At first glance you might think everyone is in a hurry - heads
down, no eye contact as people move from place to place - but
these are the gestures of angry people who have been coerced,
neglected, and oppressed. Thick, unrelenting oppression touches
every single aspect of life in Gaza, from the graffiti on the walls
of the cities and towns to the unsmiling elderly, the unemployed
young men crowding the streets, and the children - that
December day, my own - seeking relief in play at the beach.
This is my Gaza: Israeli gunships on the horizon, helicopters
overhead, the airless smugglers' tunnels into Egypt, UN relief
trucks on the roadways, smashed buildings, and corroding
infrastructure. There is never enough - not enough cooking oil,
not enough fresh fruit or water. Never, ever enough. So easily
do allegiances switch inside Gaza that it is sometimes hard to
know who is in charge, whom to hold responsible: Israel, the
international community, Fatah, Hamas, the gangs, the religious
fundamentalists. Most blame the Israelis, the United
Gaza is a human time bomb in the process of imploding. All
through 2008 there were warning signs that the world ignored.
The election of Hamas in January 2006 increased the tension
between Israelis and Palestinians, as did the sporadic firing
of Qassam rockets into Israel and the sanctions imposed on
Palestinians by the international community, as a result.
The rockets, homemade, most often missing their targets,
spoke the language of desperation. They invited overreaction
by the Israeli army and retaliatory rocket attacks from helicopter
gunships that rained down death and destruction on
Palestinians, often defenseless children. That in turn set the
stage for more Qassam rockets - and the cycle kept repeating
As a physician, I would describe this cycle of taunting and
bullying as a form of self-destructive behavior that arises when
a situation is viewed as hopeless. Everything is denied to us in
Gaza. The response to each of our desires and needs is "No."
No gas, no electricity, no exit visa. No to your children, no to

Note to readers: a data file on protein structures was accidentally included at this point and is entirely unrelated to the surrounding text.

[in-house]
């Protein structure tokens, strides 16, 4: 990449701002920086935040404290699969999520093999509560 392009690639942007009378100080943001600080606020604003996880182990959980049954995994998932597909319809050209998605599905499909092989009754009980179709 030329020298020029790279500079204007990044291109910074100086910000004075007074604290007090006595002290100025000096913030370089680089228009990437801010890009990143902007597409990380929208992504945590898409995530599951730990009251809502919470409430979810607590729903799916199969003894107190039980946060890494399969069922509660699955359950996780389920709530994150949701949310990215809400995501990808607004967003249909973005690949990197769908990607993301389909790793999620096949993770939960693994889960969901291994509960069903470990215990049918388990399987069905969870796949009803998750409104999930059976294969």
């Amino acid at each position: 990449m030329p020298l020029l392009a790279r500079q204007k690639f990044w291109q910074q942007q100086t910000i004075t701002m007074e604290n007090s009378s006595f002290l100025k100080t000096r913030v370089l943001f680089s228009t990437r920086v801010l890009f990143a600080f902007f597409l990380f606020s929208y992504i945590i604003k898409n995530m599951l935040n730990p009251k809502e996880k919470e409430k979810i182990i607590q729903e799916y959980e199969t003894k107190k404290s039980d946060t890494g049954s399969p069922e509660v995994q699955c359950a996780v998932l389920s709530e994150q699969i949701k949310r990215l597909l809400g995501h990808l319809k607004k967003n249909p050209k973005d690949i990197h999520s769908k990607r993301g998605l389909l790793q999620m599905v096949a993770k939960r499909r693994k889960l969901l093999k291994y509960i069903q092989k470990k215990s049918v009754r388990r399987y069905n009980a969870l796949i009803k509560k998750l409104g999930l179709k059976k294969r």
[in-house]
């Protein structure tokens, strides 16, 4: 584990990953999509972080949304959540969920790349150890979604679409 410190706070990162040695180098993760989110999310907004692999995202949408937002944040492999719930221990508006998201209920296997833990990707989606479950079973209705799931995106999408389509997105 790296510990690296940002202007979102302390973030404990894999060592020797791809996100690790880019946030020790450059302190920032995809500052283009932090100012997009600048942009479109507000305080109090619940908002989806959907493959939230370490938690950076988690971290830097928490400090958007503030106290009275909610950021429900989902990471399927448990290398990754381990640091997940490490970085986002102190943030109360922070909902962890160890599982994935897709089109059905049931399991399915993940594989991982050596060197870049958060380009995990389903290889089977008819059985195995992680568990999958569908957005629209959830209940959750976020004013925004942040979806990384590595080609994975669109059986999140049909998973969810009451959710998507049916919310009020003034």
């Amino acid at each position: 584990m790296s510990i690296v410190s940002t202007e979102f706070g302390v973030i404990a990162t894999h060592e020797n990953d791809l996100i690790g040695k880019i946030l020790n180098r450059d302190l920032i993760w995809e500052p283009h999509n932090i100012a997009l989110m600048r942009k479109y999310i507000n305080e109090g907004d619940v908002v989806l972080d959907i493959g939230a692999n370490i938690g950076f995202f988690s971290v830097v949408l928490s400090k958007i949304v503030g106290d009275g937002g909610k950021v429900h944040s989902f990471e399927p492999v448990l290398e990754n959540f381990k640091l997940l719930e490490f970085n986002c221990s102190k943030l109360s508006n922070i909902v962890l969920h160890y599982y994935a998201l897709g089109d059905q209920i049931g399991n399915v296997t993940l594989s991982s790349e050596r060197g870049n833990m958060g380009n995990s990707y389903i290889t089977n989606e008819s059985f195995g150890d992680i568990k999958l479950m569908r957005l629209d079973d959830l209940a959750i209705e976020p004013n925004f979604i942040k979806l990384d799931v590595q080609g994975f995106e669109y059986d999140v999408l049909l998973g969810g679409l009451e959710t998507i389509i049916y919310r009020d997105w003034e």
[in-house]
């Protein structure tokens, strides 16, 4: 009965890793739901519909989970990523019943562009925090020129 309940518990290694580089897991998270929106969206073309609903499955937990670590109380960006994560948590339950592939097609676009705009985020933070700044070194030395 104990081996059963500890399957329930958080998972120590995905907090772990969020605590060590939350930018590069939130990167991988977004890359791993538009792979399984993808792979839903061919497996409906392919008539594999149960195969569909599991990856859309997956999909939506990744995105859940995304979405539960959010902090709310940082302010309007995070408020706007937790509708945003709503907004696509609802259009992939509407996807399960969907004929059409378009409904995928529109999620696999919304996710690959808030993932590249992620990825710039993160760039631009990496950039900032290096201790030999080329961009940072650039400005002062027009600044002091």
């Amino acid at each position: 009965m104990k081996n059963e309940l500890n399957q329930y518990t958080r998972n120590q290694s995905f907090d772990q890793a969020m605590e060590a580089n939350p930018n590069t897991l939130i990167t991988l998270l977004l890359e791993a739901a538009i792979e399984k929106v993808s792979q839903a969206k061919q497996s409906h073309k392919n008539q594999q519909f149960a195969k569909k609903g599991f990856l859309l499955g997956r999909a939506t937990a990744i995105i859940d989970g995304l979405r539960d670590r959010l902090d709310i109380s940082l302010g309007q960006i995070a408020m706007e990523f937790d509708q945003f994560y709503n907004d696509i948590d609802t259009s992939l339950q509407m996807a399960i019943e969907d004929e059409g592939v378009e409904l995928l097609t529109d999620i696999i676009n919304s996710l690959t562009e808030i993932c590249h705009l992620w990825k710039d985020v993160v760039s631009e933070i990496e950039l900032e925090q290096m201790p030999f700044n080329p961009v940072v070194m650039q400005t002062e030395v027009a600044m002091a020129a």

life. Even the well-educated can't cope; there are more postgraduates
and university graduates per capita here in Gaza
than in most places on earth, but their socioeconomic life does
not match their educational level because of poverty, closed
borders, unemployment, and substandard housing. People
cannot survive, cannot live a normal life, and as a result, extremism
has been on the rise. It is human nature to seek revenge in
the face of relentless suffering. You can't expect an unhealthy
person to think logically. Almost everyone here has psychiatric
problems of one type or another; everyone needs rehabilitation.
But no help is available to ease the tension. This parasuicidal
behavior - the launching of rockets and the suicide bombings -
invites counterattacks by the Israelis and then revenge
from the Gazans, which leads to an even more disproportionate
response from the Israelis. And the vicious cycle continues.
More than half of the people in Gaza are under the age of
eighteen; that's a lot of angry, disenfranchised young people.
Teachers report behavior problems in schools - conduct that
demonstrates outward frustration and a sense of helplessness
in the face of war and violence. Violence against women has
escalated in the last ten years, as it always does during conflict.
Unemployment and the related feelings of futility and hopelessness
create a breed of people who are ready to take action
because they feel like outcasts - like they have nothing to lose,
and worse, nothing to save.
They are trying to get the attention of the people outside our
closed borders: those who make decisions about who is welcome
and who is not. Their rallying cry is "Look over here, the level of
suffering in this place has to stop." But how can Gazans attract
the attention of the international community? Even humanitarian
aid organizations depend on permission from Israel to enter
and leave the Gaza Strip. There is a blatant abuse of power by
people given the title of border patrol officer and a uniform,
but who may not even understand the implications beyond
a simple list of rules dictated by ego-driven leaders. They are
disconnected from the common ground with others who are
fellow human beings.
A Man Called Intrepid author dies aged 89(Dec 03 2013) William Stevenson, a journalist and author who drew on his close ties with intelligence sources to write two best-selling books in the 1970s, A Man Called...